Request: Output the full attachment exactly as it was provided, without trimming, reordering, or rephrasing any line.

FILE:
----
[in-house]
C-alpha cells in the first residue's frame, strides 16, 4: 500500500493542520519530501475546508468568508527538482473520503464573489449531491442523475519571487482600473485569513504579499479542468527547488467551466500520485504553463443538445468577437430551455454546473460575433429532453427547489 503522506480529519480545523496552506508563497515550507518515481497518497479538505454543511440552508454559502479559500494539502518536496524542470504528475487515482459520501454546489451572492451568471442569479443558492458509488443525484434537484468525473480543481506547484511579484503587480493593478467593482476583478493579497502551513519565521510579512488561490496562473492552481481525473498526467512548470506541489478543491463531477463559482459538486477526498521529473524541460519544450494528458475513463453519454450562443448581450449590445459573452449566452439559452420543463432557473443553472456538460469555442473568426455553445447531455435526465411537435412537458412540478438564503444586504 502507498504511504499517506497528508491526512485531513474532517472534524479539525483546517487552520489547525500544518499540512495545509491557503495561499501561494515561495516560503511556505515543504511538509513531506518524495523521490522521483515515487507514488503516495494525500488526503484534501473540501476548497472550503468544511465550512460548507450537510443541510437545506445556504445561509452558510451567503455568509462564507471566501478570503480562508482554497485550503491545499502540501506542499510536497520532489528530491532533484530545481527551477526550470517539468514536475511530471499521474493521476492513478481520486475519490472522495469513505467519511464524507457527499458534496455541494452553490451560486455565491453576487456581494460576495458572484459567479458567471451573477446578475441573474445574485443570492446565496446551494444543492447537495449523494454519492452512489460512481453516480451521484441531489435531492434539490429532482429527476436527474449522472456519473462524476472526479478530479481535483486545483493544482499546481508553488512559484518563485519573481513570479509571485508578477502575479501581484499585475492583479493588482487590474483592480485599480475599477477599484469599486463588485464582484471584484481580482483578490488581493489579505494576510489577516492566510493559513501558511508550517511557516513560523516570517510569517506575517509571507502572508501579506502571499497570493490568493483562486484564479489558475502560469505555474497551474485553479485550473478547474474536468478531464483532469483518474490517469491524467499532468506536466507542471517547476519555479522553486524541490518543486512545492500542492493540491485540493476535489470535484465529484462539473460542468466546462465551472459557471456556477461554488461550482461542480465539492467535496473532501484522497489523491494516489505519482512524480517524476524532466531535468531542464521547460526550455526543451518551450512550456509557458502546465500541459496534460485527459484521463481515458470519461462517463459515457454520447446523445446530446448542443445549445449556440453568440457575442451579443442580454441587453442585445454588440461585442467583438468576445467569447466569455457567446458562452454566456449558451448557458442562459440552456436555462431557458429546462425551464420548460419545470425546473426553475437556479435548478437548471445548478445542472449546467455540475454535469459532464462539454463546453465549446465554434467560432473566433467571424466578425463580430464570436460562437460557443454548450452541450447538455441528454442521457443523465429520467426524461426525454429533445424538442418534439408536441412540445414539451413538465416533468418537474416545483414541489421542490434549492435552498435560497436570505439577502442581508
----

[in-house]
C-alpha cells in the first residue's frame, strides 16, 4: 500500500493542520519530501475546508468568508527538482473520503464573489449531491442523475519571487482600473485569513504579499479542468527547488467551466500520485504553463443538445468577437430551455454546473460575433429532453427547489 503522506480529519480545523496552506508563497515550507518515481497518497479538505454543511440552508454559502479559500494539502518536496524542470504528475487515482459520501454546489451572492451568471442569479443558492458509488443525484434537484468525473480543481506547484511579484503587480493593478467593482476583478493579497502551513519565521510579512488561490496562473492552481481525473498526467512548470506541489478543491463531477463559482459538486477526498521529473524541460519544450494528458475513463453519454450562443448581450449590445459573452449566452439559452420543463432557473443553472456538460469555442473568426455553445447531455435526465411537435412537458412540478438564503444586504 502507498504511504499517506497528508491526512485531513474532517472534524479539525483546517487552520489547525500544518499540512495545509491557503495561499501561494515561495516560503511556505515543504511538509513531506518524495523521490522521483515515487507514488503516495494525500488526503484534501473540501476548497472550503468544511465550512460548507450537510443541510437545506445556504445561509452558510451567503455568509462564507471566501478570503480562508482554497485550503491545499502540501506542499510536497520532489528530491532533484530545481527551477526550470517539468514536475511530471499521474493521476492513478481520486475519490472522495469513505467519511464524507457527499458534496455541494452553490451560486455565491453576487456581494460576495458572484459567479458567471451573477446578475441573474445574485443570492446565496446551494444543492447537495449523494454519492452512489460512481453516480451521484441531489435531492434539490429532482429527476436527474449522472456519473462524476472526479478530479481535483486545483493544482499546481508553488512559484518563485519573481513570479509571485508578477502575479501581484499585475492583479493588482487590474483592480485599480475599477477599484469599486463588485464582484471584484481580482483578490488581493489579505494576510489577516492566510493559513501558511508550517511557516513560523516570517510569517506575517509571507502572508501579506502571499497570493490568493483562486484564479489558475502560469505555474497551474485553479485550473478547474474536468478531464483532469483518474490517469491524467499532468506536466507542471517547476519555479522553486524541490518543486512545492500542492493540491485540493476535489470535484465529484462539473460542468466546462465551472459557471456556477461554488461550482461542480465539492467535496473532501484522497489523491494516489505519482512524480517524476524532466531535468531542464521547460526550455526543451518551450512550456509557458502546465500541459496534460485527459484521463481515458470519461462517463459515457454520447446523445446530446448542443445549445449556440453568440457575442451579443442580454441587453442585445454588440461585442467583438468576445467569447466569455457567446458562452454566456449558451448557458442562459440552456436555462431557458429546462425551464420548460419545470425546473426553475437556479435548478437548471445548478445542472449546467455540475454535469459532464462539454463546453465549446465554434467560432473566433467571424466578425463580430464570436460562437460557443454548450452541450447538455441528454442521457443523465429520467426524461426525454429533445424538442418534439408536441412540445414539451413538465416533468418537474416545483414541489421542490434549492435552498435560497436570505439577502442581508